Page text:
Clubs figure out how to keep volunteering in quarantine

Seniors+Audrey+Zhang%2C+left%2C+and+Kaitlyn+Perry+helped+collect+food+and+other+supplies+for+an+Interact+service+project+that+benefitted+the+Bay+Area+Rescue+Mission.

Courtesy of Cal High Interact

Seniors Audrey Zhang, left, and Kaitlyn Perry helped collect food and other supplies for an Interact service project that benefitted the Bay Area Rescue Mission.

Gaby Jimenez, Staff Writer

Volunteering through school service clubs has always been a great way for students to contribute to a better community, especially in times of need like the coronavirus pandemic the world is in right now.

Many Cal High clubs have needed to change the normalities of how they go about volunteering while in quarantine, such as adapting to a new online setting and finding more volunteer opportunities that don’t require too much social interaction with others.

Under normal circumstances, school clubs have formed communities by socializing with one another physically. Under current circumstances, it’s not so easy building a community with the ability to disable cameras and microphones.

Interact has seen some difficulties in ensuring full participation and creating communal relationships through computer screens.

“We’ve definitely been a club that really prides in the fact that we get to meet new people and work with different community members and also club members on different causes and connect with people on what they’re passionate about and how we can help other people,” Interact president Celeste Paapanen said. “It’s definitely hard not being able to do that.”

Not only has the Interact club had to change how it communicates, but also how they organize volunteering events.

“We’ve definitely transitioned more from events where we work with other organizations to planning our own events,” Paapanen said. “Now we have a lot more events that are a little more independent.”

Interact has managed to keep its club on track by having members working on volunteer projects at home and then moving them to another location until their work is distributed throughout the community.

Other clubs such as CSF have experienced different obstacles when it comes to online volunteer work, like having to lower some expectations for club members that are now not as manageable online.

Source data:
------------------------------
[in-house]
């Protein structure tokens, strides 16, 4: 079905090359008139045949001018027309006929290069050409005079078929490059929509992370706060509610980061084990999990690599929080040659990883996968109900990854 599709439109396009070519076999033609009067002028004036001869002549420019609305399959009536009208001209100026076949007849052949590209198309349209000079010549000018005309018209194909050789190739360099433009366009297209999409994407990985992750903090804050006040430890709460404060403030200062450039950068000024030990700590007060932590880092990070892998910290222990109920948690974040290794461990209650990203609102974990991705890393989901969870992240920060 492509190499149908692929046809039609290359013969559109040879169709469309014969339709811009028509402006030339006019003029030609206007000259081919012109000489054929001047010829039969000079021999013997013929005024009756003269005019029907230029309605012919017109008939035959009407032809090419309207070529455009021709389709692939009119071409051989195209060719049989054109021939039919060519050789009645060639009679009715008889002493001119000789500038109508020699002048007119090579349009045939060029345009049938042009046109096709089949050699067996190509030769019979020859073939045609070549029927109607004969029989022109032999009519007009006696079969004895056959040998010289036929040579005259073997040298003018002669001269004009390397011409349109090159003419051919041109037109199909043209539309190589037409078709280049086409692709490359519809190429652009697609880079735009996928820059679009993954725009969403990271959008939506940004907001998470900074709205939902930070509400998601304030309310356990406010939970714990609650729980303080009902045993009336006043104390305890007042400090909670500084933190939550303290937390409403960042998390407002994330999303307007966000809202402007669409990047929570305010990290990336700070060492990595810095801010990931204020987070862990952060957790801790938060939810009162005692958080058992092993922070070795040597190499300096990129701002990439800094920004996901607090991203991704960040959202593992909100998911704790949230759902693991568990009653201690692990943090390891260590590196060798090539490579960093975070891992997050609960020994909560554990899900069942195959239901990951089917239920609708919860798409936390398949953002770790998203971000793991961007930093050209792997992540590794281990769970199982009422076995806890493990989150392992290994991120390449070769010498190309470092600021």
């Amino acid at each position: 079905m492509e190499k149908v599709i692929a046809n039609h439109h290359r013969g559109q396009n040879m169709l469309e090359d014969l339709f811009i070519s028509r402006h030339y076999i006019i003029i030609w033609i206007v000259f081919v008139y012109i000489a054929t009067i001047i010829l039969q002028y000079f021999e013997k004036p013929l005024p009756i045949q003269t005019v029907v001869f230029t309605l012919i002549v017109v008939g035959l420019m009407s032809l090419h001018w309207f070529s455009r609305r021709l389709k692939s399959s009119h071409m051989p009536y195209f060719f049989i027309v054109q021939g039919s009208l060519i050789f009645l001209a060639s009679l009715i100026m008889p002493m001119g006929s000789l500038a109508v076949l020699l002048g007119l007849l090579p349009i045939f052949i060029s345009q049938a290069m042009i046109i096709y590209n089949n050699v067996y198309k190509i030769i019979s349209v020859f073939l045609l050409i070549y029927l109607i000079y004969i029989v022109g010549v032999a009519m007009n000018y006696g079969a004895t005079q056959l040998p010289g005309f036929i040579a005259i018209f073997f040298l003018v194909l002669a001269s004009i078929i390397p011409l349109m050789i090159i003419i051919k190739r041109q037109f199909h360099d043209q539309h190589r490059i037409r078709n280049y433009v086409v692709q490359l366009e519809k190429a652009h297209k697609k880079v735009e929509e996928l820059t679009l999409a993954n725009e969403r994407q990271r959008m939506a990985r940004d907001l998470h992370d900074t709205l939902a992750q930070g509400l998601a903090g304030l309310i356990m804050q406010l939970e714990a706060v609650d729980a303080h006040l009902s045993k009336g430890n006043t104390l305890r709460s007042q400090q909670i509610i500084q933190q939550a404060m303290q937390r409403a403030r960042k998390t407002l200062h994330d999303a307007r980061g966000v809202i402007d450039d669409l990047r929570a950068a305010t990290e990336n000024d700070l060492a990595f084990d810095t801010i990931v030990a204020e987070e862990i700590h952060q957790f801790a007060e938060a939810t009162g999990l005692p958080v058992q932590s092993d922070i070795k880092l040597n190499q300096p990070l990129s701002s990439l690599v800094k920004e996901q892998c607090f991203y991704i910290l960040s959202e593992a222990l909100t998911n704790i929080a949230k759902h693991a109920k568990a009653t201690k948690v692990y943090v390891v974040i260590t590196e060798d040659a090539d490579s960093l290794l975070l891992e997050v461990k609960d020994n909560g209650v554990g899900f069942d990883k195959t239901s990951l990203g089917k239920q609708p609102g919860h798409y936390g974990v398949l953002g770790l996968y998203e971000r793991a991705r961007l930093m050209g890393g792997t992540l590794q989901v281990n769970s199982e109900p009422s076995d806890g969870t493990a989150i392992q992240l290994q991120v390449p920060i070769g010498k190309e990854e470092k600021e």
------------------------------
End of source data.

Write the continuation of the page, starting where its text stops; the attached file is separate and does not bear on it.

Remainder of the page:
“We actually took away the volunteer requirement,” CSF vice-president Chuyi Zhang said. “Usually we have all students who signed up for CSF to do at least 10 hours [of volunteering] but obviously with COVID a lot of those opportunities were either not available or not safe enough for people to do anymore.”

One of the CSF officers’ main objectives is to promote numerous volunteer activities for students. With the stay-at-home orders, not only are they able to include new ideas to revamp their club, such as Q&A events and new club merchandise.

“Our activities coordinators have done a pretty good job finding opportunities, some of them more for organizations,” Zhang said. “We also recently started doing partnership events with other clubs on campus.”

New Cal clubs, such as the National Volunteer and Leadership Program (NVLP), have had their start a lot different than clubs more familiar with the in-person environment.

“I feel like meetings are a lot more accessible to members now, so it prompts more people to join”, NVLP co-president Madeline Goldsmith said. “Personally, I think the convenience has prompted more members to get involved and engaged in our club, so I see it as a huge plus.”

NVLP events have come monthly in many varieties for members to choose from, ranging from work for non-profit organizations such as Meals on Wheels and My New Red Shoes to making cards to lift hospital staff and patient’s days.

“Overall, the entire process for setting up these opportunities just involves a lot of emailing, calling, and getting turned-down before you get those special events,” Goldsmith said.

Within their first year at Cal, NVLP has been able to achieve accomplishments such as making 219 blankets for Sonoma County Acts of Kindness (Unsheltered Community Outreach), writing more than 1,000 cards for essential workers, and donating more than 100 toys to animal affiliated organizations.

Even while students are stuck in school from their computers, service clubs are still alive, well, and managed by hard-working student teams so that all students are able to have opportunities to contribute to their community.